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Give your car an eco-friendly wash

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Giving your car an eco-friendly wash can conserve water and prevent a potpourri of pollutants—coming from both your car and the detergent you choose to wash with—from entering local waterways.

How to give your car an eco-friendly wash

Whether we’d like to admit it or not, many of us are borderline obsessive when it comes to our automobiles. It can come down to fretting over optimum mileage or installing rubberneck-worthy rims, but for a large percentage of the car-crazed populace it’s all about exterior glow and shine. Since some of us won’t let others—be it man or machine—lay a finger on our six-cylinder babies, home car washing is a popular—yet highly polluting and water-wasting—national pastime.

There are, ways, however, to bestow your car with that desired sparkle while decreasing environmental repercussions…

  • Avoid toxic chems. Even if they promise luxurious suds and a remarkable shine, eschew car wash chemicals containing silicon, kerosene, mineral spirits, and petroleum-distillates—all environmentally damaging carcinogens. Also, avoid soaps with phosphates; when phosphates enter water supplies oxygen levels drop due to excessive algae growth and, in turn, aquatic life can perish. Luckily, there are alternatives—both homemade and mass-produced—for at-home car washers aware of the danger attached to the time-honored pursuit of automotive cleanliness.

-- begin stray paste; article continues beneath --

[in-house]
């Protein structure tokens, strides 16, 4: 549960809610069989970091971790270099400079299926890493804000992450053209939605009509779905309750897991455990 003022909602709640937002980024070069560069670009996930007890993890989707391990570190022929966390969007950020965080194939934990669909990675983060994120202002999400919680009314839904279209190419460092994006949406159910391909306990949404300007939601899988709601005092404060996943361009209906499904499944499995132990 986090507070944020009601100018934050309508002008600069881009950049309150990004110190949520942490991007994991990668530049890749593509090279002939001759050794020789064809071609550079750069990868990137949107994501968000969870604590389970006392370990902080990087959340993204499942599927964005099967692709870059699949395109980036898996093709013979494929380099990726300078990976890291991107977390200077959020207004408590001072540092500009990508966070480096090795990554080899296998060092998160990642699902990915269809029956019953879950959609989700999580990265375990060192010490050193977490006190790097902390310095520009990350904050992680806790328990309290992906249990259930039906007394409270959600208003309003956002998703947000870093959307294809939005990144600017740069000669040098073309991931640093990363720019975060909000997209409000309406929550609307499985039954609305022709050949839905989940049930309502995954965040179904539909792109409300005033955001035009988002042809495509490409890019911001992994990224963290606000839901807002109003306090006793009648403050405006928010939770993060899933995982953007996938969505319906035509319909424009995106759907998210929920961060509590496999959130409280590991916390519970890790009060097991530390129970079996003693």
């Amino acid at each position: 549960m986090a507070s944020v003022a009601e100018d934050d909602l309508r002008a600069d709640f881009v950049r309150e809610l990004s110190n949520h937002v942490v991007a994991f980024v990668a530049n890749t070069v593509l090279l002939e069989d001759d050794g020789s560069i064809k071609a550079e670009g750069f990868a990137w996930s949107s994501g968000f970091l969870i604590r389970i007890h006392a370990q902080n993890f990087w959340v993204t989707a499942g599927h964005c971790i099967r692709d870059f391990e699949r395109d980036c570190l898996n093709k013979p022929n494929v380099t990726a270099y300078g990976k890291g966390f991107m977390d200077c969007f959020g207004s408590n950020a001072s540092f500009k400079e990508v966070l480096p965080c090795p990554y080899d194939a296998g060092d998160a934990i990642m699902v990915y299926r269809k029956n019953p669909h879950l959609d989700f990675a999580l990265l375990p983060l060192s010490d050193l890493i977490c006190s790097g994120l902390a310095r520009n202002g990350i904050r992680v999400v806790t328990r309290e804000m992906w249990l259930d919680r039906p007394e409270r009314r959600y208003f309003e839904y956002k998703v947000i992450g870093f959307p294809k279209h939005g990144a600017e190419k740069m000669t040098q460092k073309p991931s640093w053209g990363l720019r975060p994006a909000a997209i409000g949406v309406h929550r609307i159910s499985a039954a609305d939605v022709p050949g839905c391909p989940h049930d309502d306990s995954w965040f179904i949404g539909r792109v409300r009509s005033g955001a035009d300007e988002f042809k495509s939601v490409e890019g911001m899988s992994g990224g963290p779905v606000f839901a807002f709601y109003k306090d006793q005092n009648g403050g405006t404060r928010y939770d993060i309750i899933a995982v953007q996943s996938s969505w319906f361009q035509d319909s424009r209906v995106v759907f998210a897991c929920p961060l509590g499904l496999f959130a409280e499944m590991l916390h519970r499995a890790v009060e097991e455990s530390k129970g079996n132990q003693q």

• Car washing double-duty. The neighbors might gawk, but driving your car up onto your lawn for a washing—instead of in the driveway or on the street—will filter wastewater, prevent it from directly entering storm drains, and water your lawn in the process.
  • Keep your hands off that hose. Practicing hose avoidance while bathing your beauty will conserve up to 100 gallons of water.[1] Allow yourself a single bucket refilled for washing and rinsing, or, if the hose is just too hard to resist, install an automatic shut-off valve.
  • Just say no to paper towels. Avoid washing and drying your car with a roll (or six pack) of paper towels, a financial and environmental blunder. Instead, use old undershirts, terry towels, and other unneeded cotton textiles. Feel like spending a few bucks? Microfiber towels meant for automotive use are extremely absorbent and can be used repeatedly.

But wait… Although treating your car to an old fashioned yet eco-forward car wash at home can certainly be done—as proven above and described further below—there are even greener options: visiting a commercial car wash and waiting for a big, cleansing rainfall.